Palm unveils Handspring hounding consumer PDA
How dare those Palm founders do so well...
Palm today announced its rumoured m100 consumer-oriented palmtop designed to regain the retail lead taken from it by PalmOS-licensee Handspring.
The company also unveiled an updated version of its Palm VII wireless-enabled organiser, the VIIx.
The m100 - Palm's first to break its roman-numeral naming scheme - is aimed squarely at Handspring's Visor. Handspring was founded by Palm's own founders after leaving the company a couple of years back. Handspring released Visor last year, but since the PDA's retail debut in April, it has gone on to take over 25 per cent of the US retail PDA market.
The m100's pricing - $149 in the US; international priceing has yet to be described - is just the same as the standard Visor, as is its colour casing. Taking a lead from mobile phone company Nokia, Palm has given the m100 - which is the kind of designation you'd expect from a cellphone; a sign of Palm's increasing focus on the mobile data market, we wonder - exchangeable face-plates.
Palm is also stressing the m100's other customisation options, just as Handspring did when it announced the Visor's Springboard add-in technology. Palm's m100 announcement noted the upcoming availability of plug-in cameras, MP3 players and exta storage options (the m100 ships with just 2MB of RAM).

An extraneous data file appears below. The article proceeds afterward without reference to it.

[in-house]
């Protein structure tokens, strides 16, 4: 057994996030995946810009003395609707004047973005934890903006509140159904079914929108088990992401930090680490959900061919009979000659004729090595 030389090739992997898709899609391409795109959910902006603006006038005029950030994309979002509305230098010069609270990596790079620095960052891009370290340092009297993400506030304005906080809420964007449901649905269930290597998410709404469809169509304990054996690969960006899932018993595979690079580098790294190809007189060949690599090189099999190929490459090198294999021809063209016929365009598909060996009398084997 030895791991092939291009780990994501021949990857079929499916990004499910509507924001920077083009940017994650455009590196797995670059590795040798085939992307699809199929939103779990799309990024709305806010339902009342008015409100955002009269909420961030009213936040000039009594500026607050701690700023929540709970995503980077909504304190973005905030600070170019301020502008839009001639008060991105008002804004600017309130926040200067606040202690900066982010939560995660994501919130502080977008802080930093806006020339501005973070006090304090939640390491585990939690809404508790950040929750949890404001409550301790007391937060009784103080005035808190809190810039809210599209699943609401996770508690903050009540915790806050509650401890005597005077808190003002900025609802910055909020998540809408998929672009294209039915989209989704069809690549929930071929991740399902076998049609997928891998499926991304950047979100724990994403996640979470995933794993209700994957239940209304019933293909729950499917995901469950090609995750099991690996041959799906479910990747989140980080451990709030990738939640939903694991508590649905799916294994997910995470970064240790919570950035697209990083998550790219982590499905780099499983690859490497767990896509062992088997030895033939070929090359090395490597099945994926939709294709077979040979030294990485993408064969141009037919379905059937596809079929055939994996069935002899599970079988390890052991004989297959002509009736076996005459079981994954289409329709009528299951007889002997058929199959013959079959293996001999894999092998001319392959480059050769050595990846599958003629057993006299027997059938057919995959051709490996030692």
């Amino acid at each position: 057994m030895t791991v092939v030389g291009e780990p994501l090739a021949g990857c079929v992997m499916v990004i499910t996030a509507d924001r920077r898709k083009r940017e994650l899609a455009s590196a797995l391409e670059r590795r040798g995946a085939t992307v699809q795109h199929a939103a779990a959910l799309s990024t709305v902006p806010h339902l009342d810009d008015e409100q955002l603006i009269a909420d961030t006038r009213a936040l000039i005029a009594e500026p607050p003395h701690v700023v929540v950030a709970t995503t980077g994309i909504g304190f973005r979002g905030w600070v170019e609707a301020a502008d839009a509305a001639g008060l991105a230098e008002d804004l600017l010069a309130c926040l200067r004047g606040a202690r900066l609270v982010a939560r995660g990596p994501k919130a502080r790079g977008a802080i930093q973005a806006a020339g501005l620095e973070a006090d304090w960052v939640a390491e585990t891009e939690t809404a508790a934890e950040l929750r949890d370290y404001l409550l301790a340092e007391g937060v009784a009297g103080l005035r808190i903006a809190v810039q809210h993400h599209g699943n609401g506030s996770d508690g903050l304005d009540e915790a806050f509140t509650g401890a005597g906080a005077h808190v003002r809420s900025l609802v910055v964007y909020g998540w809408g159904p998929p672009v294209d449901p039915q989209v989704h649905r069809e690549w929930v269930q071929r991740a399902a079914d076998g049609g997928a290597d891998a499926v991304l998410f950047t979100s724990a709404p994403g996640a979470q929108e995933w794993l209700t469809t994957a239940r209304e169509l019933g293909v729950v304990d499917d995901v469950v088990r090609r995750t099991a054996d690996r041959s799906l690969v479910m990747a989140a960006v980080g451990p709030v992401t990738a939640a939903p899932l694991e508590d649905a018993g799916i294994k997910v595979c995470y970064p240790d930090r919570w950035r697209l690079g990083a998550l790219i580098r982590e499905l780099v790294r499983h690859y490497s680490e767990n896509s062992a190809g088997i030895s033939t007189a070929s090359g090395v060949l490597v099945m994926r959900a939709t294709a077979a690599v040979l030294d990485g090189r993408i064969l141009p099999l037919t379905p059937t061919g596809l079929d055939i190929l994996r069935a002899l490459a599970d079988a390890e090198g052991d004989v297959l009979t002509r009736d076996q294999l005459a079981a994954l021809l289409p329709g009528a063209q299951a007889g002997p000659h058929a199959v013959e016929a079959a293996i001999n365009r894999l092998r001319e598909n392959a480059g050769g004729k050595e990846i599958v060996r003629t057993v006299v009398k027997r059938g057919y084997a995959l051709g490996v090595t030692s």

The m100 can tak 'digital ink' handwritten notes, as per the early rumours that anticipated today's launch. However, contrary to previous reports, the new machine doesn't appear to have handwriting recognition on board. No great surprise this, since the Palm's Dragonball CPU arguably isn't up to the task (though what will happen when Palm switches to faster ARM CPUs, remains to be seen).
The upgrade to the wireless Palm VII, meanwhile, will ship for $449 and ups the memory to 8MB. Some 40 Web site modules are bundled with the machine, which isn't much of an upgrade, but saves users from having to download them if they wish to view the sites they link to.
Both machines will ship this autumn, by which time Palm should have the European version of its Palm.net service up and running too. ®
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